- Type of paperEssay (Any Type)
- SubjectCommunication Strategies
- Number of pages3
- Format of citationOther
- Number of cited resources0
- Type of serviceWriting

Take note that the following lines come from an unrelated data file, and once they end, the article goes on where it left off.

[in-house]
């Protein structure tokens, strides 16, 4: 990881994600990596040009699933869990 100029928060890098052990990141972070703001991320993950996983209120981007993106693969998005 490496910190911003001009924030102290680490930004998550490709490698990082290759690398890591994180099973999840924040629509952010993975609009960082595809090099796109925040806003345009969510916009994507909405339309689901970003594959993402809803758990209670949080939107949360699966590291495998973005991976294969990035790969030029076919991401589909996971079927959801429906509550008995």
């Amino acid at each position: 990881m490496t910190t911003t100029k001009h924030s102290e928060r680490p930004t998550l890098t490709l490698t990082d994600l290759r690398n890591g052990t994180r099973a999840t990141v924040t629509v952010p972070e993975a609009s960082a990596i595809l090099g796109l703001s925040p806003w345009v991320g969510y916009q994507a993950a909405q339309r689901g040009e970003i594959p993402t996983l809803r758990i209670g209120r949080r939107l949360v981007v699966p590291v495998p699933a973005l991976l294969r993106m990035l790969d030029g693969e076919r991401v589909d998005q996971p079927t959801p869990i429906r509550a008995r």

Purpose: This assignment invites you to consider how topic selection, goal and thesis planning, audience analysis, research, organization, and presentational variables can impact an audience’s response to a speech presentation. This can help you better understand and appreciate the planning process you must follow if you wish to prepare a top-notch speech for delivery to an audience. Desсrіption: Watch President Ronald Reagan’s 1983 speech to the National Association of Evangelicals, perhaps the most explicit presidential endorsement of Christian faith in recent times. As you watch this presentation, prepare and post your written answers to the following speech presentation analysis questions: What is this speech’s topic? What is the speech’s thesis or main point? What in the speech, if anything, suggests the speaker (or his speech writers) had analyzed the audience and adapted the speech to its needs? Did the speaker use effective and relevant material to support the speech’s thesis? Was the speech effectively organized? Did the speaker use clear, interesting, and accurate language? Was the quality of the speaker’s voice acceptable? Were the speaker’s movements and gestures meaningful and effective? You must explain the observations and the reasoning that justify your answers to these questions. The more thoughtful, detailed, and documented your observations and explanations, the better the quality of your work. Grading Criteria: Be sure to satisfy each of the following grading criteria: Thread Be sure to provide thoughtful, detailed answers to each of the 8 questions and to support your observations by citing supportive parts of the Reagan speech presentation. Replies You must post written replies (no fewer than 75 words each) to 3 or more of your classmates’ threads to this forum. You will not receive credit for excessively general comments that could be contrived and made in response to any reading of this type. Posting Requirement: Post your thread to Discussion Board Forum 4 (Module/Week 8). Do so by taking the following steps: Reply to Jivahn This speech by former President Ronald Reagan was a great speech. The speech′s topic was that God is needed even in a politicians life. The thesis of the speech was, ″if America ceases to be good, America ceases to be great″. This statement is a very good statement to incorporate into the speech, as it gets the audience thinking. It proves that you cannot separate liberty and morality. This is important as President Reagan is addressing an audience of evangelicals. I believe that the speech was very well organized. It started off good, and he got the audience chuckling with a short joke that helped to lighten the mood and set the tone for the speech. The joke also didn′t take away or distract the audience which is very important and I believe was well placed in the speech. President Reagan also used very good pronunciation and tone in his speech. Although the microphones weren′t as good then, he is still very understandable and easy to follow. President Reagan used very few movements, which would probably be the one thing that I point out. I would say that maybe he should use more movements in his speech to emphasize his main points and ideas. Overall this is a great speech and the message is even better. Reply to Ronald The speech “Evil Empire” by Ronald Reagan is a very influential and thought-provoking speech. The speech’s topic is the importance of faith and the belief in God in a world where evil is present. The main point of his speech is that there are evil people in the world with power and influence. This remains true to this day; however, in 1983 his main purpose was to encourage and explain to the group of evangelicals that their faith, integrity and sound biblical morals were what was most important in a world where evil surrounded them. One can see that Reagan took the time to analyze his audience by how he talked and communicated with them. He understood what was important to them and what they needed to hear in order to feel motivated and inspired. We can see this by just the amount of times the audience clapped and showed a positive response to the important statements he made. Reagan used very relevant and effective material to support his thesis. For example, Reagan quoted C.S. Lewis in order to support the point he was making. That quote conveyed a powerful message to the audience that helped to piece together the most memorable part of his speech. Reagan was very organized in his speech. He stayed focused the whole time and did not go on rabbit trails or rants that were unnecessary. For this reason, Reagan was easy to follow and pay close attention to. Reagan also made it a point to include interesting stories that caught the attention of the audience. Some of the stories he mentioned made the audience laugh, like at the beginning of the speech; meanwhile other stories made the audience think very deeply. Reply to Miranda Reagan purposely brought up a story of a man talking about his daughters. He explained that the man said that he would rather see his children die at that moment still believing in God, rather than having them grow up in communism and have them die no longer believing in God. This story was one that seemed to impact a lot of the audience as the audience applauded loudly after he told this story. Reagan’s voice was very clear and understandable. He excelled at projecting his voice and was never monotone; he spoke with passion and in a convincing tone. He raised his voice when he wanted to make more of an impact with one of his points, and when he wanted the audience to really think about what he was saying he slowed down and gave some pauses to let the message sink in with the audience. Although Reagan did not really use hand gestures or movements, I noticed he made a great effort in looking at the entire audience. Throughout the whole speech he kept looking at different places, which means he had looked at everyone in the audience at least one time.